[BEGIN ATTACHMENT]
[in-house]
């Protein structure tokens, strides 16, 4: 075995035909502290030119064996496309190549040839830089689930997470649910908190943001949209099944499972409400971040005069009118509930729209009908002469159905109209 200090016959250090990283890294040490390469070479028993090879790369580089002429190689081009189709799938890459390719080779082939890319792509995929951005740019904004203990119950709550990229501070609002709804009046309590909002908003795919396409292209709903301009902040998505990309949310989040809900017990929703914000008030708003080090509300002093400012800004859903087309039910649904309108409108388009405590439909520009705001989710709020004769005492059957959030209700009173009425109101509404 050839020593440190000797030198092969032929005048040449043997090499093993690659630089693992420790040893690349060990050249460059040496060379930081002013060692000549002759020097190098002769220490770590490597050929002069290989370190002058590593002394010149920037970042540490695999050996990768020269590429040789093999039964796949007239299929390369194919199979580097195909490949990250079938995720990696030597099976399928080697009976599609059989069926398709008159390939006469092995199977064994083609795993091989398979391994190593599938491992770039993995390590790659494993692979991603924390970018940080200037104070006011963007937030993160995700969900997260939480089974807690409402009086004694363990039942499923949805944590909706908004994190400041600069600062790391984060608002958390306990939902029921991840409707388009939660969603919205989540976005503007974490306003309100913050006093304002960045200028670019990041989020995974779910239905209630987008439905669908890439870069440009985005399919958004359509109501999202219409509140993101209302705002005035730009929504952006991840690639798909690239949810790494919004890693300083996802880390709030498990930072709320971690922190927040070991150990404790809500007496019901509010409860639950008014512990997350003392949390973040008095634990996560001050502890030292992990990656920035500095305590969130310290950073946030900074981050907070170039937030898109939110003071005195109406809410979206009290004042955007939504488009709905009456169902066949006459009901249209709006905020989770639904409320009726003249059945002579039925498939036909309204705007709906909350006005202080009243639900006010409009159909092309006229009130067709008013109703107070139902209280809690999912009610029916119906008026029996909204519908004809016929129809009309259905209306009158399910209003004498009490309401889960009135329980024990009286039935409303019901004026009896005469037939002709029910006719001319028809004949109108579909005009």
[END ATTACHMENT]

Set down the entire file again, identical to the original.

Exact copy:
[in-house]
């Protein structure tokens, strides 16, 4: 075995035909502290030119064996496309190549040839830089689930997470649910908190943001949209099944499972409400971040005069009118509930729209009908002469159905109209 200090016959250090990283890294040490390469070479028993090879790369580089002429190689081009189709799938890459390719080779082939890319792509995929951005740019904004203990119950709550990229501070609002709804009046309590909002908003795919396409292209709903301009902040998505990309949310989040809900017990929703914000008030708003080090509300002093400012800004859903087309039910649904309108409108388009405590439909520009705001989710709020004769005492059957959030209700009173009425109101509404 050839020593440190000797030198092969032929005048040449043997090499093993690659630089693992420790040893690349060990050249460059040496060379930081002013060692000549002759020097190098002769220490770590490597050929002069290989370190002058590593002394010149920037970042540490695999050996990768020269590429040789093999039964796949007239299929390369194919199979580097195909490949990250079938995720990696030597099976399928080697009976599609059989069926398709008159390939006469092995199977064994083609795993091989398979391994190593599938491992770039993995390590790659494993692979991603924390970018940080200037104070006011963007937030993160995700969900997260939480089974807690409402009086004694363990039942499923949805944590909706908004994190400041600069600062790391984060608002958390306990939902029921991840409707388009939660969603919205989540976005503007974490306003309100913050006093304002960045200028670019990041989020995974779910239905209630987008439905669908890439870069440009985005399919958004359509109501999202219409509140993101209302705002005035730009929504952006991840690639798909690239949810790494919004890693300083996802880390709030498990930072709320971690922190927040070991150990404790809500007496019901509010409860639950008014512990997350003392949390973040008095634990996560001050502890030292992990990656920035500095305590969130310290950073946030900074981050907070170039937030898109939110003071005195109406809410979206009290004042955007939504488009709905009456169902066949006459009901249209709006905020989770639904409320009726003249059945002579039925498939036909309204705007709906909350006005202080009243639900006010409009159909092309006229009130067709008013109703107070139902209280809690999912009610029916119906008026029996909204519908004809016929129809009309259905209306009158399910209003004498009490309401889960009135329980024990009286039935409303019901004026009896005469037939002709029910006719001319028809004949109108579909005009």